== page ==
The FCC currently has proposals pending before it that would expand the USF “Life Line” and “Link Up” programs to include broadband service. The pilot proposals were endorsed by the National Association of Regulatory Utility Commissioners at its Winter 2009 meeting in Chicago, from November 16 – 18.

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Broadband's Impact

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Screenshot from the CES 2021 event

WASHINGTON, November 6, 2009 – The National Cable and Telecommunications Association has asked the Federal Communications Commission to redirect up to $2 billion in “wasteful” spending from Universal Service programs towards broadband. The association did so in a filing submitted to the Commission on Thursday.

With telephone subscriber contributions to the program now exceeding 12 percent of total usage fees — and projected to pass 14 percent next year, it is “critically important” for the FCC to update the program, NCTA said in a press release.

“The USF program operates as if nothing has changed since 1996,” the association said in its filing. Americans continuous switch away from traditional copper-based phone service negates the need to subsidize it, and funds should be redirected towards the broadband infrastructure carrying Voice over IP traffic which Americans are increasingly choosing. “[A]s millions of Americans take service from facilities-based wireline competitors, the Commission continues to provide billions of dollars of support for [traditional] service.”

The NCTA suggests the FCC use a two-step process to reassess the level of USF support needed by measuring the availability of cable-based telephone service — and reducing USF support where it can be shown that competitive service is available from those providers. Subsidies should only be given in the face of a compelling, demonstrated need that “specific costs” associated with serving areas cannot be recovered from subscription fees alone, the filing suggests.

“The burden should be on the ILEC to demonstrate that the total cost of serving areas where it is the sole provider is greater than the total revenues it can potentially generate from services sold to customers,” the NCTA petition said.

A step further would be to expand USF subsidies to cover broadband services — an idea NCTA said “could address a major concern of policymakers.” While NCTA admitted expanding USF to cover all broadband services, a limited and measured program could help provide all Americans with access to broadband capabilities.

The FCC currently has proposals pending before it that would expand the USF “Life Line” and “Link Up” programs to include broadband service. The pilot proposals were endorsed by the National Association of Regulatory Utility Commissioners at its Winter 2009 meeting in Chicago, from November 16 – 18.

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Screenshot from CES2021 Event

WASHINGTON, November 6, 2009 – The National Cable and Telecommunications Association has asked the Federal Communications Commission to redirect up to $2 billion in “wasteful” spending from Universal Service programs towards broadband. The association did so in a filing submitted to the Commission on Thursday.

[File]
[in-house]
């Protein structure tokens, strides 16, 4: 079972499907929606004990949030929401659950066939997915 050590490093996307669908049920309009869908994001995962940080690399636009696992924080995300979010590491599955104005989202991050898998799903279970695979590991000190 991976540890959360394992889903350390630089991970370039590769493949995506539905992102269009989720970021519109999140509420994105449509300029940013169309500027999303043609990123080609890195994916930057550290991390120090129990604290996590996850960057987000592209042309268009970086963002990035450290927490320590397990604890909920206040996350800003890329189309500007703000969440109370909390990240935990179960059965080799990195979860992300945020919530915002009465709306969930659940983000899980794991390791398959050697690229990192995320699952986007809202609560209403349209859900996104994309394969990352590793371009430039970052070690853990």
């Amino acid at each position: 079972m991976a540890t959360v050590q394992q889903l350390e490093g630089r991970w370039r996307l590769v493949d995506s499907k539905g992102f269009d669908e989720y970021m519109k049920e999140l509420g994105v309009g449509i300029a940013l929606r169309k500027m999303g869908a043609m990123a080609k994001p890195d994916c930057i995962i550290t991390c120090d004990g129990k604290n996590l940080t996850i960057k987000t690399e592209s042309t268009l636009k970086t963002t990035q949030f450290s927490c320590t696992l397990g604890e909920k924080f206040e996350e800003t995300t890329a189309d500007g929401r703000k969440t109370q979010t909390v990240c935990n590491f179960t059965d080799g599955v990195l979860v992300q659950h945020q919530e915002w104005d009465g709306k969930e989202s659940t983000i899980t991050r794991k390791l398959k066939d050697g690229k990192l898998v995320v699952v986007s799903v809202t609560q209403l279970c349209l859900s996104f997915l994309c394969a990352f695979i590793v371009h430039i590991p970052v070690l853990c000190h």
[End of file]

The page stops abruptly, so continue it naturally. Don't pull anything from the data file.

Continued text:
With telephone subscriber contributions to the program now exceeding 12 percent of total usage fees — and projected to pass 14 percent next year, it is “critically important” for the FCC to update the program, NCTA said in a press release.

“The USF program operates as if nothing has changed since 1996,” the association said in its filing. Americans continuous switch away from traditional copper-based phone service negates the need to subsidize it, and funds should be redirected towards the broadband infrastructure carrying Voice over IP traffic which Americans are increasingly choosing. “[A]s millions of Americans take service from facilities-based wireline competitors, the Commission continues to provide billions of dollars of support for [traditional] service.”

The NCTA suggests the FCC use a two-step process to reassess the level of USF support needed by measuring the availability of cable-based telephone service — and reducing USF support where it can be shown that competitive service is available from those providers. Subsidies should only be given in the face of a compelling, demonstrated need that “specific costs” associated with serving areas cannot be recovered from subscription fees alone, the filing suggests.

“The burden should be on the ILEC to demonstrate that the total cost of serving areas where it is the sole provider is greater than the total revenues it can potentially generate from services sold to customers,” the NCTA petition said.

A step further would be to expand USF subsidies to cover broadband services — an idea NCTA said “could address a major concern of policymakers.” While NCTA admitted expanding USF to cover all broadband services, a limited and measured program could help provide all Americans with access to broadband capabilities.

The FCC currently has proposals pending before it that would expand the USF “Life Line” and “Link Up” programs to include broadband service. The pilot proposals were endorsed by the National Association of Regulatory Utility Commissioners at its Winter 2009 meeting in Chicago, from November 16 – 18.